Stanton Macdonald-Wright

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Stanton Macdonald-Wright (1890-1973) was an American artist, specifically a painter. He was born in Virginia, USA. He studied in Paris, where he encountered such famous artists as Picasso, Matisse and Cézanne. At this time, he met another US artist, Morgan Russell, and they invented 'Synchromism', an art movement which wants to create emotion with colour. In 1915, during WW1, he left the Parisian art world for the new New York art world, and after for southern California, to which he brought the 'gospel' of modern art, and established the first exposition of modern art in Los Angeles.

He was one of the first occidental (western) artists to become interested in Zen and oriental art and culture. In his later years, more and more frequently he visited Japan. He relinquished his abstract style, and had a period of figurative pictures, inspired by (and using) Japanese forms and colours. In the final years of his life, he returned to Synchromism, but his colours were more clement, tranquil and contemplative; much inspired by the Japanese art and philosophy.

Contents

1 External links

1 Earlier Influences and Europe (1890 – 1912)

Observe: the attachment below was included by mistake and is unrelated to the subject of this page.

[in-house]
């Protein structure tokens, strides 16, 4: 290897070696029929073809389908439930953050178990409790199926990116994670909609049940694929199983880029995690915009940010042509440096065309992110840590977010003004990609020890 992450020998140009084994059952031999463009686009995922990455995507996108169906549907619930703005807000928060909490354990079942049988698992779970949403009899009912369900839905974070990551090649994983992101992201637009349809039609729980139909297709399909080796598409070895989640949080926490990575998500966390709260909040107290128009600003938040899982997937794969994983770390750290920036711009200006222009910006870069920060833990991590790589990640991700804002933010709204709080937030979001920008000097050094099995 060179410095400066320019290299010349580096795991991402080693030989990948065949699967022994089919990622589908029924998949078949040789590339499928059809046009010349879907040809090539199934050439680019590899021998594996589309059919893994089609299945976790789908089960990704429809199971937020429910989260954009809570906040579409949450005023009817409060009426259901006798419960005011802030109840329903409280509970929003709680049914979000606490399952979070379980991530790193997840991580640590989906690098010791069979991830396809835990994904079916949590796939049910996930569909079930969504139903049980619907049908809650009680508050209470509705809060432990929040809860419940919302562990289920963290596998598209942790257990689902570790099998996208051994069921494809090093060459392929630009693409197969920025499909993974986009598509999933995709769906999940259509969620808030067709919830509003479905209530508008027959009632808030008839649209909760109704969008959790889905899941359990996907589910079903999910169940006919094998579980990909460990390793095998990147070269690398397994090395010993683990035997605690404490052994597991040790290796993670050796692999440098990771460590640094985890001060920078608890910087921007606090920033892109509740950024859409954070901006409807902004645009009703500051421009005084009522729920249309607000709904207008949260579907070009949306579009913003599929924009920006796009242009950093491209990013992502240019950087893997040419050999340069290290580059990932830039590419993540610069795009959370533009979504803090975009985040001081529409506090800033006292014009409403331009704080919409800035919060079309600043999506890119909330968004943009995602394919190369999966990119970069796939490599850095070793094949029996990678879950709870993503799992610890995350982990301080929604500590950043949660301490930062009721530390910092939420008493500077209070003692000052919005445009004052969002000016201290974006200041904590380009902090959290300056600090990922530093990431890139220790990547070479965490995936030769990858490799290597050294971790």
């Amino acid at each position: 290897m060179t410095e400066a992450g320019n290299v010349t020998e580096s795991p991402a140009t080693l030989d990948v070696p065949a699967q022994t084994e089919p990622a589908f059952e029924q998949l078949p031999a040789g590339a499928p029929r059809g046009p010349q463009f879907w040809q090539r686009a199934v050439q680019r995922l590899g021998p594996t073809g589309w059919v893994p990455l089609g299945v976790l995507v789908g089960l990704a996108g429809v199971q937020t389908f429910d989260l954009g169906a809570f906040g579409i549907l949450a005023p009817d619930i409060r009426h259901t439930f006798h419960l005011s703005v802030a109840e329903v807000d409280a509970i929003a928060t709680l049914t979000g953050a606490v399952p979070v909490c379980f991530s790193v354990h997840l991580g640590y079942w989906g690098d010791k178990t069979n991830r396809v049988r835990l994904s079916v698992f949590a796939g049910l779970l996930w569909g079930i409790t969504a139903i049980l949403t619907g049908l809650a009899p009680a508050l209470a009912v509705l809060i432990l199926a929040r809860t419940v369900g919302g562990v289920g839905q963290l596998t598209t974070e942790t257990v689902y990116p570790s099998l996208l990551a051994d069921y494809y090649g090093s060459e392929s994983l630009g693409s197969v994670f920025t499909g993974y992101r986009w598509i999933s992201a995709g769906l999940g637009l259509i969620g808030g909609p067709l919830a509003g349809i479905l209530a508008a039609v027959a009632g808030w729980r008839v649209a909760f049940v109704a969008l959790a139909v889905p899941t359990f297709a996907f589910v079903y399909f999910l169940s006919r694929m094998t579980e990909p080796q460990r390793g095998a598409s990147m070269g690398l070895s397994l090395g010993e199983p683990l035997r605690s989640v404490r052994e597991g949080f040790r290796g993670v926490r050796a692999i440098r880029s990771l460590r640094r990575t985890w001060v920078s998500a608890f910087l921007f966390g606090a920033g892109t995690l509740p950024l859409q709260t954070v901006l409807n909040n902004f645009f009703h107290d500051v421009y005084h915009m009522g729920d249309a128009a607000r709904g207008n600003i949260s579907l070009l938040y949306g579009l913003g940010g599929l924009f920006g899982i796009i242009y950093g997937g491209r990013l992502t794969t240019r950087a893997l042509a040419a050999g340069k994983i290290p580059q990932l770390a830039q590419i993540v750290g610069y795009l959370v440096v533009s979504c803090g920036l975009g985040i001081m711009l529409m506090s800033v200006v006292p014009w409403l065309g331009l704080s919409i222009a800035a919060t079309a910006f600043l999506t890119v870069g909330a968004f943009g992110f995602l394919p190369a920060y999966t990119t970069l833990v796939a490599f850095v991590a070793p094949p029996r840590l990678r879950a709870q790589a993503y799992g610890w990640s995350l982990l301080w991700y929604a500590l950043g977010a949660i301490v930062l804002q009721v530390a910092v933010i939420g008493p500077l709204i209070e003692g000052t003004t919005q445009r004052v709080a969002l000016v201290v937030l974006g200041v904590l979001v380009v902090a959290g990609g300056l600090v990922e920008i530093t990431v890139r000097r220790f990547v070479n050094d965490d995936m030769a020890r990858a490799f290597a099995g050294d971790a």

Stanton Macdonald-Wright was born 1890, in Chalottesville, Virginia, USA. His father was an amateur painter, and encouraged the young Stanton's interest in art. When Stanton was 10 years old, the family moved to Santa Monica, California. Resisting his family's pressure to aim for a career in medicine, Stanton attempted (unsuccessfully) to run away to Japan, and (successfully) to study Art in Los Angeles.

In 1907, aged seventeen and married (last year) to a well-off woman of 27 years, he went to Paris, to enjoy the bohemian life of the avant garde artist (though without the usually associated poverty). He later says 'I felt at home in European traditions because, [...] I [had] had to speak French always at dinner and Spanish at lunch, so I was really trilingual as a kid'. He also studied at various art institutions, including the Sorbonne, where he met Henri Focillion, who introduced him to oriental art and philosophy.